Seminar on "The Impact of Ad-Avoidance Technologies in the Market for Video Streaming"
To study the impact of Ad-Avoidance Technologies (AATs) usage in the market for video streaming, we construct a game-theoretic model of platform competition: A continuum of audience receives heterogeneous random valuations from watching videos across different platforms where the valuations are identically independently distributed (IID). Each platform provides two types of memberships: the audience could either watch the video bundled with the ads for free (Free Membership), or pay a subscription fee to get rid of ads (Premium Membership). A certain share of the audience, independently from their valuations, has access to AATs which could reduce the disutility from watching ads. Platforms compete by setting subscription fees, and given the subscription fees, the valuation vector and the status of access to AATs, the audience chooses which platform to join and which membership to maximize the final utility, or not watching at all. We further allow the platforms to drop Free Membership. Theoretically, we show that both the equilibrium subscription fee and platform revenue decreases in the penetration rate of AATs. By calibrating the parameters of our model with actual data from the Chinese video streaming market, we are able to simulate counter-factual outcomes under various penetration rates, and confirm that an increase in the usage of AATs would reduce the platforms‘ revenues, force the platforms to drop Free Membership, and hurt the social welfare in the long run.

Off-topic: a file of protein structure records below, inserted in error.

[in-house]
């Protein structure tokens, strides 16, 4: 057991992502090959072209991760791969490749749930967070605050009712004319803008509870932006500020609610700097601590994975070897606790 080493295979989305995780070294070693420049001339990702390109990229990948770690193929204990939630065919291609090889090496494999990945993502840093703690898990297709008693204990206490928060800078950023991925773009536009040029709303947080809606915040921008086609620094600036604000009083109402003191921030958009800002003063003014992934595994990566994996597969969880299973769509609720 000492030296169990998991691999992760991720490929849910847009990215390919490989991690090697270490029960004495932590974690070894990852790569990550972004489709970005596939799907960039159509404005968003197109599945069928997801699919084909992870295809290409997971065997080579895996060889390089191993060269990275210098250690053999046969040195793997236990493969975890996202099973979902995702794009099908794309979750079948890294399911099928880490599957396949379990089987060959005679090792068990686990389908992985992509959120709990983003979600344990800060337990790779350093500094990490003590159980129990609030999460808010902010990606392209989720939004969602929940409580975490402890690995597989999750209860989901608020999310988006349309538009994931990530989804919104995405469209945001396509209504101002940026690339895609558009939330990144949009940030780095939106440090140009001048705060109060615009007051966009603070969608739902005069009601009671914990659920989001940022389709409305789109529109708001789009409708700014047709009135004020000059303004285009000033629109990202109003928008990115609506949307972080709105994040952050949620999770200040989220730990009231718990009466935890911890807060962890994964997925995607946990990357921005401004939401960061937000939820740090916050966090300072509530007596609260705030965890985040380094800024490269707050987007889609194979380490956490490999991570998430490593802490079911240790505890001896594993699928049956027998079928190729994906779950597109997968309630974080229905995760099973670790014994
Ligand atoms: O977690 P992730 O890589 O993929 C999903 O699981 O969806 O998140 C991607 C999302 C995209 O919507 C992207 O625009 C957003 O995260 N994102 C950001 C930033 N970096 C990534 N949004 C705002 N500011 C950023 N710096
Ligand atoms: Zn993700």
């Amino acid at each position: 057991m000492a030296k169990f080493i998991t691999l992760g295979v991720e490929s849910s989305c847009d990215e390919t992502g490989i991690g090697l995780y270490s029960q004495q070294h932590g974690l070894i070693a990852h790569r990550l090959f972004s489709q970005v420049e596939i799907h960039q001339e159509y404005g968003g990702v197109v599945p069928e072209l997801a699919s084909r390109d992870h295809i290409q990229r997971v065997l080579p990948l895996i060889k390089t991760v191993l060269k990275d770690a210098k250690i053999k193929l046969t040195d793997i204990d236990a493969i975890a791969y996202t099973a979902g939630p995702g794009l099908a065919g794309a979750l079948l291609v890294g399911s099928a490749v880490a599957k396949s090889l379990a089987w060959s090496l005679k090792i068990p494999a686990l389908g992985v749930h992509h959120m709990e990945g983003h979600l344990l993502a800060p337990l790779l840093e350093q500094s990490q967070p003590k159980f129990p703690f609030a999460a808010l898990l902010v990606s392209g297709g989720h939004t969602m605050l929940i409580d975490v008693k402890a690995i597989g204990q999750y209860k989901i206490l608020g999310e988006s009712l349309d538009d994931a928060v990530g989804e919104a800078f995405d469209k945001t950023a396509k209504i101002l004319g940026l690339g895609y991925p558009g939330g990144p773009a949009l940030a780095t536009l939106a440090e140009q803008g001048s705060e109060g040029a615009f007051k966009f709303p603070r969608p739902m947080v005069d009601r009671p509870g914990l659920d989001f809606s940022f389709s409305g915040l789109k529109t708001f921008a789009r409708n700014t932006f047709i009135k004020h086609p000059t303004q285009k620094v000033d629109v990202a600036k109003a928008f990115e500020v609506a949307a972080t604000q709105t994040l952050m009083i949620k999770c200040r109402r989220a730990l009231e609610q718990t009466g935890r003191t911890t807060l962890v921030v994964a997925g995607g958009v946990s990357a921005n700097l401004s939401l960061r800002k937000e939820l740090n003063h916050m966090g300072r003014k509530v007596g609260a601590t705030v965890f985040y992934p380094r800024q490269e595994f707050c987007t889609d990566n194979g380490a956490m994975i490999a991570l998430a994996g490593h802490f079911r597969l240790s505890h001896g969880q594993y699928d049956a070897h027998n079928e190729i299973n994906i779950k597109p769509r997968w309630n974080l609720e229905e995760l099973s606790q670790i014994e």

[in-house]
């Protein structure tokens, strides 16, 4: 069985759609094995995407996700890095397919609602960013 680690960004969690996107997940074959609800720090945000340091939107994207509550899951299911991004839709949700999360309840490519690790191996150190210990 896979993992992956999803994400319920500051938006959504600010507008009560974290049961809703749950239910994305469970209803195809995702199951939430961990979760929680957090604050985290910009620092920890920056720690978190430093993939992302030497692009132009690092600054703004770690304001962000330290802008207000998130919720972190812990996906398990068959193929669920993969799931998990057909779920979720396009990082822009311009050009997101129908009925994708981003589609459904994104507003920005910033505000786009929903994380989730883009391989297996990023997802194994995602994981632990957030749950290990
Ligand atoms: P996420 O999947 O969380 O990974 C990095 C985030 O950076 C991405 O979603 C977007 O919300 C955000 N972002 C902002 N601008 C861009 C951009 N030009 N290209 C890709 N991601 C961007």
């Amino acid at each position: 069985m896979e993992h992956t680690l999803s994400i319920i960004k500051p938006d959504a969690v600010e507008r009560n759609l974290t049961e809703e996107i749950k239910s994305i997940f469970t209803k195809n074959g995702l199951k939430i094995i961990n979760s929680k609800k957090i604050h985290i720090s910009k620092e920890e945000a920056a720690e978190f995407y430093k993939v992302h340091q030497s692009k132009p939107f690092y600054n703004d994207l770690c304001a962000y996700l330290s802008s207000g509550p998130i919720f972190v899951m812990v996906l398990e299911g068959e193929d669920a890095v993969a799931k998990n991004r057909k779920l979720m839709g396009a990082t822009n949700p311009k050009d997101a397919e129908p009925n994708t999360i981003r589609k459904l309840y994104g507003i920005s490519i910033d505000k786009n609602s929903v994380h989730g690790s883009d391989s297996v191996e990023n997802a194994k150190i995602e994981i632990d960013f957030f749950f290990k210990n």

Prof. Tan is currently a Professor of Economics at the University of Southern California. Previously, he held the positions of Associate Professor of Economics at the University of British Columbia and Associate Professor of Economics at the Hong Kong University of Science and Technology. His research focuses on the areas of industrial organization, antitrust economics, auction theory, and microeconomics. His most recent work is concerned with conditional pricing practices in competitive settings, including all-units discounts, two-part tariffs and nonlinear pricing, and platform competition in multi-sided markets. His research work has been published in such leading scholarly journals as the American Economic Review, Econometrica, Review of Economic Studies, RAND Journal of Economics, Journal of Economic Theory, Games and Economic Behavior, International Economic Review, and Journal of Development Economics, as well as many others.